Ferguson protests reignite overnight as cops again fire teargas at demonstrators
Period of relative calm comes to an end after local police released a video that appeared to implicate Michael Brown in a robbery that took place minutes before his death
Protesters and riot police have clashed again in Ferguson, Missouri amid renewed tension over the shooting of an unarmed teenage boy by a police officer.
Police fired a teargas canister at a crowd of around 200 people last night who gathered near a shop that Michael Brown, 18, was suspected of robbing.
Some protesters threw bottles at officers in riot gear and chanted “hands up, don’t shoot”.
A 24-hour period of relative calm came to an end after local police released a video that appeared to implicate Brown in a robbery that took place minutes before his death.
The surveillance footage, which appears to show Brown stealing and intimidating the owner of the convenience store, and an incident report detailing the alleged incident were released at the same time as Ferguson police chief Thomas Jackson said that the officer who shot Brown – named on Friday as Darren Wilson – did not know that the teenager was a robbery suspect.
That decision prompted condemnation from Brown’s family and ratcheted up tensions between local people and the police.
There remains little clarity surrounding the moments leading up to Brown’s death and the police have given conflicting accounts of whether the events were connected.
Jackson first indicated that the officer stopped Brown in response to a callout over police radio describing the suspect for the robbery. Yet at a second press conference on Friday, Jackson said that the “initial contact was not related to the robbery”.
Brown was stopped because he was walking down the middle of the street, obstructing traffic, the police chief said.
Later still, Jackson was quoted by the St Louis Post-Dispatch as saying that Wilson saw cigars in Brown’s hand and realised that he might be a suspect in the robbery.
Attorneys for the Browns said that the family were “beyond outraged” at the simultaneous release, describing it as a strategic move to smear their son.
“There is nothing based on the facts that have been placed before us that can justify the execution-style murder of their child by this police officer as he held his hands up, which is the universal sign of surrender,” the lawyers said in a joint statement.
Jackson said the report was released in response to freedom of information requests by media outlets, apparently following tip-offs. Such requests can often take weeks or months to be fulfilled.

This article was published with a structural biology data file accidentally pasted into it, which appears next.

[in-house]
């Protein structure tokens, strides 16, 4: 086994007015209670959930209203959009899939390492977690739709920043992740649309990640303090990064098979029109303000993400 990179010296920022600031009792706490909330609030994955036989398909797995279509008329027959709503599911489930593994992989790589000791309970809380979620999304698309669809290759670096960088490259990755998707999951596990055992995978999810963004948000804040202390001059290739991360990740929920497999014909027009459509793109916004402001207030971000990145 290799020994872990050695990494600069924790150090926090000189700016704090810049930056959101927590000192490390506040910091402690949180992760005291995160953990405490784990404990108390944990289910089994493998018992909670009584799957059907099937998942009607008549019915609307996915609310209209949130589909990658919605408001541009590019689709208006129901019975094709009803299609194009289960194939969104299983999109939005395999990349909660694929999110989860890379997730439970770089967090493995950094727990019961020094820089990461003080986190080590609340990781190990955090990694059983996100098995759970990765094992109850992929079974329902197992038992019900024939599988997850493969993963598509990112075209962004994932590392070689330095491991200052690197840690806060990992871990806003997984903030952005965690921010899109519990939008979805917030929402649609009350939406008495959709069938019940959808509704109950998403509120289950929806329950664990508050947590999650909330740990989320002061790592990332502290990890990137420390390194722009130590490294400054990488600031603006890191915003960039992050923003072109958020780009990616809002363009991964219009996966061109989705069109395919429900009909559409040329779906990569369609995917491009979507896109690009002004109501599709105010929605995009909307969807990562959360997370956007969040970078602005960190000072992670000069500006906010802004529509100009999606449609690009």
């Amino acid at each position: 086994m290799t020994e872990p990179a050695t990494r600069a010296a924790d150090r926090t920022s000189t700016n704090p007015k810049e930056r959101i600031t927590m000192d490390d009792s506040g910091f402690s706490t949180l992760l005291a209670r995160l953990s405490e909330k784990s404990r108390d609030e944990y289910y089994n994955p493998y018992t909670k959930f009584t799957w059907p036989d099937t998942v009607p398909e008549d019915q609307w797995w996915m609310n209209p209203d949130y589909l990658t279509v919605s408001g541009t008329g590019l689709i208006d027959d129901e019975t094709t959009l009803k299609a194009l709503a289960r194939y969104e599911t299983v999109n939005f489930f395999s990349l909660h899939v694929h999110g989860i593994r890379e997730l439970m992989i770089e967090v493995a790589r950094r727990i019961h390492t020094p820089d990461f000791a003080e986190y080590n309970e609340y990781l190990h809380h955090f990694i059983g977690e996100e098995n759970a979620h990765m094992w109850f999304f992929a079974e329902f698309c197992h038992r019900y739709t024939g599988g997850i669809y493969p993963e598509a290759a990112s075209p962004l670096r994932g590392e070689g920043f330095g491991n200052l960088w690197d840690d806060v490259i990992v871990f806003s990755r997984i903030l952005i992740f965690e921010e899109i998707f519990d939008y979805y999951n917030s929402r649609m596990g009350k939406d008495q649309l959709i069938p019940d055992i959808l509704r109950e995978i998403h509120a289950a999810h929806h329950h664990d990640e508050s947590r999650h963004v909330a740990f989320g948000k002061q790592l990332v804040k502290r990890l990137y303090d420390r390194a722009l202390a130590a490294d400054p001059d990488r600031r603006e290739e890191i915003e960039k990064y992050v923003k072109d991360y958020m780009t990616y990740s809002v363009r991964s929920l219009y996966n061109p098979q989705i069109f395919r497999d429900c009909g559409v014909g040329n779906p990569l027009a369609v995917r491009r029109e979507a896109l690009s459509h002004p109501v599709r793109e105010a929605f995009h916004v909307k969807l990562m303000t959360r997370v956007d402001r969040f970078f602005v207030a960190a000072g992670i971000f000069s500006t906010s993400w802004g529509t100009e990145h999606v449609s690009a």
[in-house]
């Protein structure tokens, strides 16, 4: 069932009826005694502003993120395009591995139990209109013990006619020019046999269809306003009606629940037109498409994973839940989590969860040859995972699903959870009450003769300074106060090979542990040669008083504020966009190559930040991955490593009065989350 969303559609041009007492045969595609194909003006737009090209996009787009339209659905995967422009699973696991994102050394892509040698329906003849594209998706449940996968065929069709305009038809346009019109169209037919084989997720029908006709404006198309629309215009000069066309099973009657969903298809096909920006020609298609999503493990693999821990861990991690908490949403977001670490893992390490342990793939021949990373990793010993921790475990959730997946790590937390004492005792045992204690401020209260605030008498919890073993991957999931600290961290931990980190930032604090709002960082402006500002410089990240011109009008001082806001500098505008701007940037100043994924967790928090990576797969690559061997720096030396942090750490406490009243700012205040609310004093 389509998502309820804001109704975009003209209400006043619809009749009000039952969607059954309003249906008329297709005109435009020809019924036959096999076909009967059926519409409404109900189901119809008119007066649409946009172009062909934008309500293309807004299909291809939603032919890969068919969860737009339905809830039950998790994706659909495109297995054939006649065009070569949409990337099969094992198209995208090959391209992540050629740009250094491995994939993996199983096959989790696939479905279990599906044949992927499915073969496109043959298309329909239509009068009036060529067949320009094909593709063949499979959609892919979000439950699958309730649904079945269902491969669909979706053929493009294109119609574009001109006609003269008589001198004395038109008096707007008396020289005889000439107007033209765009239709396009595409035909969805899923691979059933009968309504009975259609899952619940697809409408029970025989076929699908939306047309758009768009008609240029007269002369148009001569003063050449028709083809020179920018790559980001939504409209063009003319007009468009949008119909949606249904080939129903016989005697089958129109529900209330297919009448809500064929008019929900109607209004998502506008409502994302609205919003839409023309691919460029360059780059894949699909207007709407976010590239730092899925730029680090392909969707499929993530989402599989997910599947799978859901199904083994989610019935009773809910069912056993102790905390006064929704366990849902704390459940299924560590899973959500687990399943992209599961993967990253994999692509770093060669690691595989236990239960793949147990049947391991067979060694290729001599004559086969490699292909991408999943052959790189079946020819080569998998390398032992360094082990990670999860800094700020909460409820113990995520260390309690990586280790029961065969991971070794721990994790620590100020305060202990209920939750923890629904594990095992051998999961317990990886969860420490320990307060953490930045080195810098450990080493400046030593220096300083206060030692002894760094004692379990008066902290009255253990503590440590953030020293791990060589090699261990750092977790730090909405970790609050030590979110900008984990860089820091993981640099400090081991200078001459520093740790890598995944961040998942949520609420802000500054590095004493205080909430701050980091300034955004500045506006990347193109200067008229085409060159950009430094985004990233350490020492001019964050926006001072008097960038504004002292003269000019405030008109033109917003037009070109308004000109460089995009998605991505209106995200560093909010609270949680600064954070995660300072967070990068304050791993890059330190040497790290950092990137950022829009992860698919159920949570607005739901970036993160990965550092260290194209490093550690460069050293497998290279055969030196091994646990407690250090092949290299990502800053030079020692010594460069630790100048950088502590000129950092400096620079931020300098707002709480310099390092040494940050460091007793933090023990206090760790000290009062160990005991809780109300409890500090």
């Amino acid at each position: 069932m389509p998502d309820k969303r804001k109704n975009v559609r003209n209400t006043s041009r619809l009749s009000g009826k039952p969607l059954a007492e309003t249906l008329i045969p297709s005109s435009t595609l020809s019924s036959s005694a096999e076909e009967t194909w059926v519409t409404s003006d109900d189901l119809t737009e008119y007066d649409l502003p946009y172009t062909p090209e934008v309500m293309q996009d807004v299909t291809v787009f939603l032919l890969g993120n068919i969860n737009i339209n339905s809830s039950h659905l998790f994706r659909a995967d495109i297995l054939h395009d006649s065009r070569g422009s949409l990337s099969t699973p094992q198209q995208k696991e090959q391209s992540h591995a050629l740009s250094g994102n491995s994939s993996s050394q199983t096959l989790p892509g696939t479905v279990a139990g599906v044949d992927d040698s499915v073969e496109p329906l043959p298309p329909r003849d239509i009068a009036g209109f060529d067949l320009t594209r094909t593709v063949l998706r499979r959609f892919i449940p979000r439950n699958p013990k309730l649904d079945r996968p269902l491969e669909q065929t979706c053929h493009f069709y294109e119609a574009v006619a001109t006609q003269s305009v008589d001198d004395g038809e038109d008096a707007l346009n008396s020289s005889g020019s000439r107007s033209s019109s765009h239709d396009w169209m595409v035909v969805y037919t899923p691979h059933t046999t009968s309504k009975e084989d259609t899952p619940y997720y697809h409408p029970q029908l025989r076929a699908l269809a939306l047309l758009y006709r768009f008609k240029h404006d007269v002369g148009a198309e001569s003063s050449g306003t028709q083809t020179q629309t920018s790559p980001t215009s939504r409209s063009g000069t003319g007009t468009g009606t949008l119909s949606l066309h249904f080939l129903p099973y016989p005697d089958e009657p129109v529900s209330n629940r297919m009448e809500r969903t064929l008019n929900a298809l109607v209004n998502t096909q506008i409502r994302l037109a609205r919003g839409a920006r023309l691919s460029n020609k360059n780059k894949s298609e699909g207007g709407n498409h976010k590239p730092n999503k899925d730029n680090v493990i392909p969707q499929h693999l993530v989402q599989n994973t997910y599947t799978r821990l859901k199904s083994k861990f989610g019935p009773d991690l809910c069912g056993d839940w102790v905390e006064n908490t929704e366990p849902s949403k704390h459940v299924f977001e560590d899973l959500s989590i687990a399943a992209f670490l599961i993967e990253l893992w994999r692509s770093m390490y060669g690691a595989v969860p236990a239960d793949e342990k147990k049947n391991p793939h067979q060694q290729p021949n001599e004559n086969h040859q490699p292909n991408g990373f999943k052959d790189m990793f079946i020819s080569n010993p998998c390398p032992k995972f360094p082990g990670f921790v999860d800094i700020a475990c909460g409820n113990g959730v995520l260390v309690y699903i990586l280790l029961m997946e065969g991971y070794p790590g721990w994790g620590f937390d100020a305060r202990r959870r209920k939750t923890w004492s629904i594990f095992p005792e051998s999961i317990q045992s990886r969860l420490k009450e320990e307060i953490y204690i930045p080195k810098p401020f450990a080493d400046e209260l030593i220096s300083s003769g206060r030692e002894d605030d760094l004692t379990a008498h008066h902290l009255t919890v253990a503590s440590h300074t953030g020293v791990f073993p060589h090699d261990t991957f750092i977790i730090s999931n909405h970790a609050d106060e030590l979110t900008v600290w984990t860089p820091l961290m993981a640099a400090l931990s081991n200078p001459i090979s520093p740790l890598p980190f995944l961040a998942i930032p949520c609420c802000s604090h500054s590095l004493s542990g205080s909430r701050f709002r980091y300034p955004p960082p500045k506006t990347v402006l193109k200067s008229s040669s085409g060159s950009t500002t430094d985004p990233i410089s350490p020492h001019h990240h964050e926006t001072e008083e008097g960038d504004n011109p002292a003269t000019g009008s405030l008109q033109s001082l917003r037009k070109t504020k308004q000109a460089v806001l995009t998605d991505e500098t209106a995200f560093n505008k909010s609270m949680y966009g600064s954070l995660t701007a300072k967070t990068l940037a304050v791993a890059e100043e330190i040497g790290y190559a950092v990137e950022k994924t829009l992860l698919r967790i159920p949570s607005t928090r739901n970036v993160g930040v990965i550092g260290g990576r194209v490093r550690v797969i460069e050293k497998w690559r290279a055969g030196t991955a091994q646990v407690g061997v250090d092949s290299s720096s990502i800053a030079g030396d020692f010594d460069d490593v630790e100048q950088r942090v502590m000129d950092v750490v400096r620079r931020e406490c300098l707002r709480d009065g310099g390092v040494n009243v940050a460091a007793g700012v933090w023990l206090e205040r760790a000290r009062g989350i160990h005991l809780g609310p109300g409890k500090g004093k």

However, commenting on the resurgence of police clashes with protesters, Captain Ron Johnson admitted: “We had concerns that this would happen.” He said: “I will say we talked all day about the release of the video tape at the food mart.”
The decision to release the footage was also criticised due to the refusal by police to disclose comparable details about Brown’s shooting, despite this information being subject to similar records requests.
Johnson of the Missouri state highway patrol, who won plaudits for his handling of the demonstrations after being handed control on Thursday, said he “would have liked to have been consulted” about the simultaneous release of the report of the name and alleged robbery.
“The information could have been put out in a different way,” Johnson told reporters and residents at a press conference that unfolded more like a town hall meeting on Friday. “I would have communicated it differently,” he told the Guardian afterwards.
The disagreement over Friday’s decision highlighted the overlapping jurisdictions of the law enforcement agencies involved. The robbery report was released by Ferguson city police, the force that employs Wilson, which has come under sharp criticism for not reflecting the racial makeup of the city, which is majority African American.
The inquiry into the shooting is being led by St Louis County police, which led the policing of the demonstrations over Brown’s death through several nights of violent clashes, before being relieved by Missouri governor Jay Nixon on Thursday.
The FBI is also investigating whether the shooting breached civil rights. It announced late on Friday that agents would be “canvassing the neighbourhood” over the next few days to find new witnesses.
According to the Ferguson police account of the robbery, witnesses told police that Brown stole several packets of Swisher Sweet cigars from a convenience store between 11.52am and 11.54am on 9 August.
Adding further tension between the various authorities involved, county prosecutor Bob McCulloch, who would be responsible for bringing any charges against the officer, reportedly reacted furiously to Nixon’s transfer of the policing of the demonstrations. “It’s shameful, what he did,” McCulloch told the St Louis Post-Dispatch.
Nixon declined to respond to McCulloch’s comments on Friday. “We’re focused on our responsibility we have here,” he said.
St Louis County police have a warrant for computer hard drives and video from the convenience store involved in the robbery.
More than a dozen officers, including Johnson, the highway patrol captain, visited the store on Friday afternoon and talked with staff.
At the store, customers defended the owner.Eugene Ward. “If the evidence shows that the gentleman was here and committed a crime that doesn’t change the excessive police reaction. But it also doesn’t condone what the young man did.”
Police at the scene declined to comment but one highway patrolman was heard telling a customer that the officer involved in the shooting appeared to have been a good man and that Brown’s death was a tragedy.
guardian.co.uk © Guardian News and Media 2014
Watch video from Friday night’s events, via CNN, below: